I think sometimes parents and teachers are surprised when they pop in at the end of my classes and don’t see a group of children engaged in yoga postures such as “Downward Dog” and ” Warrior.” Instead, we’re often gathered on the mat looking at colors settling in a jar, rocks or feathers. Sometimes our hands are taking turns tapping mallets to metal bowls or rods as we listen for the final sound. Today, we were coloring. Valentines. Six bodies sitting around a floor table the size of a large book focused on a task together.
Yoga, by definition means “to yoke,” or “bring together.” It is, in essence, union. Union of the body, mind, and spirit. It is a union of all the senses present in the moment. And, as was exhibited in the later portion of today’s class, it is union with others.
There were a few polite questions, “Did you do yoga today?” And a few surprised smiles. We did yoga, and we were still doing yoga at the end of the class, even though were were not actively stretching our bodies into asanas. Instead we were creating Valentine’s for our loved ones. Together.
Earlier, we also gathered together and read a story about a sloth teaching his friends how to slow down. And we talked about how that was yoga too. Later, when I took out paper cut into hearts and we gathered around a small table no bigger than a book, everyone was happy to slow down. No one pushed or shoved. No one stole the one color everyone wanted. No one threw their papers or gave up on their masterpieces. It was union. It was yoga. It was a harmony that rarely can be achieved with six young bodies that want to run, bump, wrestle and and be silly during the active part of yoga that we often think is the only form of yoga.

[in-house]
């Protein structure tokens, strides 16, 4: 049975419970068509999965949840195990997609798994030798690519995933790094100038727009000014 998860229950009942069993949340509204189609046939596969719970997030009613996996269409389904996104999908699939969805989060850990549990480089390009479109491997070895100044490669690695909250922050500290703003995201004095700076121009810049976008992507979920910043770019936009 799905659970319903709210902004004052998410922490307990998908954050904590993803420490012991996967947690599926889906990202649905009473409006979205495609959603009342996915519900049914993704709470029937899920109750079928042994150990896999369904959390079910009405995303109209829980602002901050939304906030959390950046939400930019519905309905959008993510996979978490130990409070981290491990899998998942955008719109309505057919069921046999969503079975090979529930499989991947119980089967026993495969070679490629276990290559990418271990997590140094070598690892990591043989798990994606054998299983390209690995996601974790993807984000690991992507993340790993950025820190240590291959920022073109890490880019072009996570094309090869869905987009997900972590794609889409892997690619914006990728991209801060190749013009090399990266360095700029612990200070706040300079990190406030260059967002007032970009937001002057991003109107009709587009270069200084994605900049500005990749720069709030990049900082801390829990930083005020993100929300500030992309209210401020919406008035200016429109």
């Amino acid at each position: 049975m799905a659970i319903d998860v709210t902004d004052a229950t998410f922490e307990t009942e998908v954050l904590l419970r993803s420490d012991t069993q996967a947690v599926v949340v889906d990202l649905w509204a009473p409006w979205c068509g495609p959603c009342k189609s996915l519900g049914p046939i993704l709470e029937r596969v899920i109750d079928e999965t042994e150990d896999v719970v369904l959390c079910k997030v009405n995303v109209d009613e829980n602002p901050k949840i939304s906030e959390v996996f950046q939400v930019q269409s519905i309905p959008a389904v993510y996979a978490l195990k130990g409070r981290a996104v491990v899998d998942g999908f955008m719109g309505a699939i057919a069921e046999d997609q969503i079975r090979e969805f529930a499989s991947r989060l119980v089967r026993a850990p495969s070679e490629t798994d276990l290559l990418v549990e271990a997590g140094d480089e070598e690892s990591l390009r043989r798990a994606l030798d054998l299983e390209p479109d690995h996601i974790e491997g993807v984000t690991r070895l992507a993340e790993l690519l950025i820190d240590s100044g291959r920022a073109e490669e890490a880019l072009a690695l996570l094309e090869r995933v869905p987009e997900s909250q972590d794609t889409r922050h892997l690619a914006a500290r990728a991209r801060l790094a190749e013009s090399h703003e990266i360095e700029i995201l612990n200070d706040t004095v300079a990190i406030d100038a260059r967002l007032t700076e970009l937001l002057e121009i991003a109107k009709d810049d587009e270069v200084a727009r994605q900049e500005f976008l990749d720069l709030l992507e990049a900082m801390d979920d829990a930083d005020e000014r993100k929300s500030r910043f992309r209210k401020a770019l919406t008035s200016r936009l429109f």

So, I didn’t worry that it might look strange to have five students and their teacher sitting in a very cozy circle around a tiny table, sharing stories, markers, and stickers while creating symbols of love for brothers, sisters, and parents. Our small space was permeated with palpable peace and joy. We were practicing yoga. Together. Long past the end of our half hour of class time.
Due to low enrollment this session, preK and elementary classes have been combined into one on Mondays, which means I could leave a half-hour earlier than I used to. Instead of rushing out the door, I have found there are benefits not to linger. To allowing the children to teach me what they need from the afternoon. Today, it was creating hearts of love instead of joining their other classmates for recess. “I don’t have boots today.” “I don’t have boots either.” Sometimes it’s okay to stretch the truth a little. To find an excuse not to go run around and to just be still in union with others. Creating some love to share. And, so, we lingered together. Surprised teachers popped in to make sure that we were okay. “You sure you want to stay?” They asked. How could I not?